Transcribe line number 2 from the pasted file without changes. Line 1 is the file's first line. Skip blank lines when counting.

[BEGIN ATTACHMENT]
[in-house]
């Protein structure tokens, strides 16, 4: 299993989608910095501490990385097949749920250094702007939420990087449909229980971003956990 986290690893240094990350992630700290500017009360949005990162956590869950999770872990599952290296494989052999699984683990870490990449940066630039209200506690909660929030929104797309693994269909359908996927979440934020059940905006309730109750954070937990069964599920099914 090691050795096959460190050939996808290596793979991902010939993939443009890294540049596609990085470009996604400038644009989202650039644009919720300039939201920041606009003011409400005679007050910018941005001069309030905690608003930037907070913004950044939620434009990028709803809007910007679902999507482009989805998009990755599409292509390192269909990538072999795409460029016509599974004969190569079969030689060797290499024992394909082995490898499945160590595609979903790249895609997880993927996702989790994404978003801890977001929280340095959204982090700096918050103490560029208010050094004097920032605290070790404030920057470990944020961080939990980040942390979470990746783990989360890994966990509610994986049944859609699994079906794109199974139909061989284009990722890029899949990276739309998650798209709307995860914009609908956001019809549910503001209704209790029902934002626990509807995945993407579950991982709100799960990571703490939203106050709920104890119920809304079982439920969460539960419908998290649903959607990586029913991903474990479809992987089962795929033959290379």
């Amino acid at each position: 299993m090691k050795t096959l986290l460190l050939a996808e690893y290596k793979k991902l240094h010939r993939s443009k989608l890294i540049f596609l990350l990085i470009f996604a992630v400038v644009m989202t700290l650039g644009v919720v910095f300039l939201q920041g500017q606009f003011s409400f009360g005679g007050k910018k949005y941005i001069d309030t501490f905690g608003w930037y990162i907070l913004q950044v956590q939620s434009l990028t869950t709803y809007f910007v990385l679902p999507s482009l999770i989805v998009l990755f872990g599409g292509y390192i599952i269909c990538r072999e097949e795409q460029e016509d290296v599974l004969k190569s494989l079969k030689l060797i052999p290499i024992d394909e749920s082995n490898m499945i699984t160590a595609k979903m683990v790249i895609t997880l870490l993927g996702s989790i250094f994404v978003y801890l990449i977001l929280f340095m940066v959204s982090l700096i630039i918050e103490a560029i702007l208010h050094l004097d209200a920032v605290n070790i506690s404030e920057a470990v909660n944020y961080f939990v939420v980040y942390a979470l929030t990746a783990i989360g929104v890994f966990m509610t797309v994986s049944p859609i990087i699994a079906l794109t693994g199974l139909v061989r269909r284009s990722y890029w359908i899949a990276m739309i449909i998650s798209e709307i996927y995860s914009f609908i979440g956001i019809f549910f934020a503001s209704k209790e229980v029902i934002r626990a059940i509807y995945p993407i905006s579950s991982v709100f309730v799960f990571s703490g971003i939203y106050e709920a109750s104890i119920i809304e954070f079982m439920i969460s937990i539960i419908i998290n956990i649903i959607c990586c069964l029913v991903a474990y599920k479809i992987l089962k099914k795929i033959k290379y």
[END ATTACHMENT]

């Protein structure tokens, strides 16, 4: 299993989608910095501490990385097949749920250094702007939420990087449909229980971003956990 986290690893240094990350992630700290500017009360949005990162956590869950999770872990599952290296494989052999699984683990870490990449940066630039209200506690909660929030929104797309693994269909359908996927979440934020059940905006309730109750954070937990069964599920099914 090691050795096959460190050939996808290596793979991902010939993939443009890294540049596609990085470009996604400038644009989202650039644009919720300039939201920041606009003011409400005679007050910018941005001069309030905690608003930037907070913004950044939620434009990028709803809007910007679902999507482009989805998009990755599409292509390192269909990538072999795409460029016509599974004969190569079969030689060797290499024992394909082995490898499945160590595609979903790249895609997880993927996702989790994404978003801890977001929280340095959204982090700096918050103490560029208010050094004097920032605290070790404030920057470990944020961080939990980040942390979470990746783990989360890994966990509610994986049944859609699994079906794109199974139909061989284009990722890029899949990276739309998650798209709307995860914009609908956001019809549910503001209704209790029902934002626990509807995945993407579950991982709100799960990571703490939203106050709920104890119920809304079982439920969460539960419908998290649903959607990586029913991903474990479809992987089962795929033959290379």